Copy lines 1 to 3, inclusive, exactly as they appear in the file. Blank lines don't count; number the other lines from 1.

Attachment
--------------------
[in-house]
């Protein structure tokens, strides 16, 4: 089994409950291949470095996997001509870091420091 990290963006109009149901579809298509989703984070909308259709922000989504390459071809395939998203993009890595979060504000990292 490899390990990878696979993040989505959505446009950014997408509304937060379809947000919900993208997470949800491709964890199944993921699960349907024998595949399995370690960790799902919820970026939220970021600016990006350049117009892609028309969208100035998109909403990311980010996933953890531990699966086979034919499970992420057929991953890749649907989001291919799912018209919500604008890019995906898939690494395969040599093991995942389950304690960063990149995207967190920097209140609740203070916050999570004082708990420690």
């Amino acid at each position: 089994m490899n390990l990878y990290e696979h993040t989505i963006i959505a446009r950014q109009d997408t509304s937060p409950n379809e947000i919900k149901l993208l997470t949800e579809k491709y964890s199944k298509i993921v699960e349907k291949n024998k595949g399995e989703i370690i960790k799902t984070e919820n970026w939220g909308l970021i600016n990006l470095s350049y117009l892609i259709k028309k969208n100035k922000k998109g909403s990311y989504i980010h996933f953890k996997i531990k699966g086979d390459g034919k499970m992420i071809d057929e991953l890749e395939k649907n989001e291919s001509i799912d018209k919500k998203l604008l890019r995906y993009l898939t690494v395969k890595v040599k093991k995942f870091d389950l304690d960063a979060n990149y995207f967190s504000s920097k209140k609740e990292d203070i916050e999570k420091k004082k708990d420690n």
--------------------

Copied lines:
[in-house]
């Protein structure tokens, strides 16, 4: 089994409950291949470095996997001509870091420091 990290963006109009149901579809298509989703984070909308259709922000989504390459071809395939998203993009890595979060504000990292 490899390990990878696979993040989505959505446009950014997408509304937060379809947000919900993208997470949800491709964890199944993921699960349907024998595949399995370690960790799902919820970026939220970021600016990006350049117009892609028309969208100035998109909403990311980010996933953890531990699966086979034919499970992420057929991953890749649907989001291919799912018209919500604008890019995906898939690494395969040599093991995942389950304690960063990149995207967190920097209140609740203070916050999570004082708990420690």
């Amino acid at each position: 089994m490899n390990l990878y990290e696979h993040t989505i963006i959505a446009r950014q109009d997408t509304s937060p409950n379809e947000i919900k149901l993208l997470t949800e579809k491709y964890s199944k298509i993921v699960e349907k291949n024998k595949g399995e989703i370690i960790k799902t984070e919820n970026w939220g909308l970021i600016n990006l470095s350049y117009l892609i259709k028309k969208n100035k922000k998109g909403s990311y989504i980010h996933f953890k996997i531990k699966g086979d390459g034919k499970m992420i071809d057929e991953l890749e395939k649907n989001e291919s001509i799912d018209k919500k998203l604008l890019r995906y993009l898939t690494v395969k890595v040599k093991k995942f870091d389950l304690d960063a979060n990149y995207f967190s504000s920097k209140k609740e990292d203070i916050e999570k420091k004082k708990d420690n």